Since the output power of the power amplifier 40 a is controlled by the gain control voltage in the W-CDMA mode, the present embodiment brings about the effect that a reduction in power consumption at low output can be realized.

Although the configurations, operations and effects of the power control circuits of the present invention have been described above while being divided into the sixteen embodiments, the sixteen embodiments may arbitrarily be utilized in combination.

Further, although the present invention is principally applied to the cellular phone and the configuration, operation and effects of its circuit have been described, the present invention is not limited to the cellular phone and brings about the effects at vehicle equipment, home appliances and other devices and apparatuses using wireless communications.

Furthermore, although GSM, EDGE and W-CDMA have been explained above as the systems for the cellular phone while being taken for instance, the present invention is not limited to above. Arbitrary systems such as a PDC (Personal Digital Cellular), cdmalx, a TD-SCDMA (Time Division Synchronous Code Division Multiple Access), etc. may be adopted.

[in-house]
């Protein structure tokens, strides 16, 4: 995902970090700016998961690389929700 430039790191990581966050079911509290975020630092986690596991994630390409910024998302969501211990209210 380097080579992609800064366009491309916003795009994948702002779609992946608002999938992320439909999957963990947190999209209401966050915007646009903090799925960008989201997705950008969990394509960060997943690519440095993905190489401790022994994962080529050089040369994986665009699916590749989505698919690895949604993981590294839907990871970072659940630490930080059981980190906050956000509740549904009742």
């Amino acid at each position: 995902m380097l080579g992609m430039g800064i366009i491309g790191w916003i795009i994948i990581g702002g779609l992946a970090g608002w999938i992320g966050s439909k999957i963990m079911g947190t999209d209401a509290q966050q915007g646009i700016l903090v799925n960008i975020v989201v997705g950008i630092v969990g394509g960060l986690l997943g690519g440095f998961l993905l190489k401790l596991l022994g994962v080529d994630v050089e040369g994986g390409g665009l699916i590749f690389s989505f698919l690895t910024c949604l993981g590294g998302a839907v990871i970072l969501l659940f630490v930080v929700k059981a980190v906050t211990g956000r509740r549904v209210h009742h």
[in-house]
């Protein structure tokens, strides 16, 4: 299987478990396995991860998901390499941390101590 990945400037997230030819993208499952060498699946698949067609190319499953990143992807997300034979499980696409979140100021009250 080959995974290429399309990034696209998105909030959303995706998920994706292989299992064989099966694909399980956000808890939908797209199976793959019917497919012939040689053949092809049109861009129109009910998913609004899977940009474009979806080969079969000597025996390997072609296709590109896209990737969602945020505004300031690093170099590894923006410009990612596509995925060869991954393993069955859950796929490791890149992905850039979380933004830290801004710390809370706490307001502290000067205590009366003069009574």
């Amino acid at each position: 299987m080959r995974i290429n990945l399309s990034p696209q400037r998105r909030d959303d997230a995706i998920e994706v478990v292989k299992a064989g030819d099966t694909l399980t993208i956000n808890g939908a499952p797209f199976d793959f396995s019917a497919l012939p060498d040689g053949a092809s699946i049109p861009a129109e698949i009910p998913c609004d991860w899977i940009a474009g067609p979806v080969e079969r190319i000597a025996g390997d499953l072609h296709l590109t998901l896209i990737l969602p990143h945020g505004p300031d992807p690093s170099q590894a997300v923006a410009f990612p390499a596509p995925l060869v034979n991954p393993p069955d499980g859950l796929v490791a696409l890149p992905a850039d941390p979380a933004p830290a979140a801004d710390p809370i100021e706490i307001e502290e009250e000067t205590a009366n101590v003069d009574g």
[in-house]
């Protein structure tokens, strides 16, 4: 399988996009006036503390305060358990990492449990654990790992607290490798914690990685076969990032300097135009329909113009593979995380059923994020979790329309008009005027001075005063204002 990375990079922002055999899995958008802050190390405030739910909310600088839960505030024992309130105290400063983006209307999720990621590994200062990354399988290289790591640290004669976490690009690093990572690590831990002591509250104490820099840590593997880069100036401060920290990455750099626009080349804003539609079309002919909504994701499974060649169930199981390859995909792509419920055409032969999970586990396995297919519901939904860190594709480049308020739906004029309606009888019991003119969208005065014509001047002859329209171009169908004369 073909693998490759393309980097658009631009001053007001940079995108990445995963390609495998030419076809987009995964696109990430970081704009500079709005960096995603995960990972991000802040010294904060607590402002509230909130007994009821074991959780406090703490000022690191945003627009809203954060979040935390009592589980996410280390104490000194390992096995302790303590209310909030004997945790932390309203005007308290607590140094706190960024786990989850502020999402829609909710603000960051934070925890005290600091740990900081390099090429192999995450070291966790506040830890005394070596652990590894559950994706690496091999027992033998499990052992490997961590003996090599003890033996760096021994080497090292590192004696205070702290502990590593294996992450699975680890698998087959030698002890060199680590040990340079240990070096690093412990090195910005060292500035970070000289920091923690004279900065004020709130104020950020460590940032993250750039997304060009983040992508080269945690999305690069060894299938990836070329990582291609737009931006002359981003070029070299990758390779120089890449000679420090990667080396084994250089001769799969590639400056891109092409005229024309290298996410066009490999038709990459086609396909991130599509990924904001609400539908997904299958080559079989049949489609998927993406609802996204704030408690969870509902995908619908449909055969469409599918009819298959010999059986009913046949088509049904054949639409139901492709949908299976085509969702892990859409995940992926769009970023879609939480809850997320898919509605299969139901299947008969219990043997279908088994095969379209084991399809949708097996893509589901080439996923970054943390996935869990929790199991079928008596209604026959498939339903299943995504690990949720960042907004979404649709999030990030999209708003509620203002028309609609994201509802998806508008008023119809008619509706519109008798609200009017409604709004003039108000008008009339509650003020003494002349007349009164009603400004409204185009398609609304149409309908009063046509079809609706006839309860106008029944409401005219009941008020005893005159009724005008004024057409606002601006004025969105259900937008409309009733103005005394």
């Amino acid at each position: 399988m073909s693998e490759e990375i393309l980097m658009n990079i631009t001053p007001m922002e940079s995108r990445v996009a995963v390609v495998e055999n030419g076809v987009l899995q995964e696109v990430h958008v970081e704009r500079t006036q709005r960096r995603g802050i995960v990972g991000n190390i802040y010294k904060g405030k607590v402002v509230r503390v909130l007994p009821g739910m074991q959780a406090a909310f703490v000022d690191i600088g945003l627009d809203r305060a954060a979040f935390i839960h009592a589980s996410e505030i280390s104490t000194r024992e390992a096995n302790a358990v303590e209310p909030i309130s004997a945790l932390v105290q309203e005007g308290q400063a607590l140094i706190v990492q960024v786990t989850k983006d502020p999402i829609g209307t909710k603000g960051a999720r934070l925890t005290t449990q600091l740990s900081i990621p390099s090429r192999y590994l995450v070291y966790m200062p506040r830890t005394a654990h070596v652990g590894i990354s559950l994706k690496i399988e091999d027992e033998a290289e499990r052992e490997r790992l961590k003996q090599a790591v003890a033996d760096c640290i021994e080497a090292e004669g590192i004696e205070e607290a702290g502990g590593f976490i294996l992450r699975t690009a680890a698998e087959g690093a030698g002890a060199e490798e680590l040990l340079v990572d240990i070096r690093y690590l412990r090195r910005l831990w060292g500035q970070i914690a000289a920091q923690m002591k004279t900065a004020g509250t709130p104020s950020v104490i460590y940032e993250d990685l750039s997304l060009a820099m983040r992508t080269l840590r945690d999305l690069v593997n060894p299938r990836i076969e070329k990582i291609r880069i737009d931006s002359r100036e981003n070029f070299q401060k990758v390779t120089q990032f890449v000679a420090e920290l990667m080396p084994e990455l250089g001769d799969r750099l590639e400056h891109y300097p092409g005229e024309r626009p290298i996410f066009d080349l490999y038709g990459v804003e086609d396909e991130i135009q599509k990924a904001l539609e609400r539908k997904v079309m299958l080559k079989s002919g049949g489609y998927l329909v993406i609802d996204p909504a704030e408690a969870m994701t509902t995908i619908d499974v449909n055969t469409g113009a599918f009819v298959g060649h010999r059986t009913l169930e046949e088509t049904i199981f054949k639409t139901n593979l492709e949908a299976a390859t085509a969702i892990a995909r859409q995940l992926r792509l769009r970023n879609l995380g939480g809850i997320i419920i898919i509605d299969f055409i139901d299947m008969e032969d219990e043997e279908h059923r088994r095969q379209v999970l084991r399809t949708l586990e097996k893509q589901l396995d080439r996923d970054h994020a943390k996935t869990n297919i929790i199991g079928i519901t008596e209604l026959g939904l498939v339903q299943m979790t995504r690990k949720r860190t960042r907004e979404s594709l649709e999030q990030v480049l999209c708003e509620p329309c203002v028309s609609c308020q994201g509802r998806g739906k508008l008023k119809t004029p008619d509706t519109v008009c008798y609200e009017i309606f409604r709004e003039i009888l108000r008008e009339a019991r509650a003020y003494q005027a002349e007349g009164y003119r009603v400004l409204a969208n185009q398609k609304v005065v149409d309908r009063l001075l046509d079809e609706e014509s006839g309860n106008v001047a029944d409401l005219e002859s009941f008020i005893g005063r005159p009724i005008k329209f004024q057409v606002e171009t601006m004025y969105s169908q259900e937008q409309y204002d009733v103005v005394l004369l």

According to the present invention, since the high frequency element of the feedback signal is generated by the analog feedback loop capable of high-speed operation, the high-speed operation of the power control circuit is stabilized.

It is further understood by those skilled in the art that the foregoing description is a preferred embodiment of the disclosed device and that various changes and modifications may be made in the invention without departing from the spirit and scope thereof.

Referenced by
Citing PatentFiling datePublication dateApplicantTitle
US7353006 *Mar 2, 2004Apr 1, 2008Analog Devices, Inc.Closed loop power control of non-constant envelope waveforms using sample/hold
US7729671 *Dec 31, 2006Jun 1, 2010Broadcom CorporationMethod and system for enhancing efficiency by modulating power amplifier gain
EP2134000A2Jun 4, 2009Dec 16, 2009ASUSTeK Computer Inc.Multi-band mobile communication device
Classifications
U.S. Classification455/127.2
International ClassificationH01Q11/12
Cooperative ClassificationH03G3/3047, H03G3/02, H03G3/3042
European ClassificationH03G3/30D2, H03G3/30D2B, H03G3/02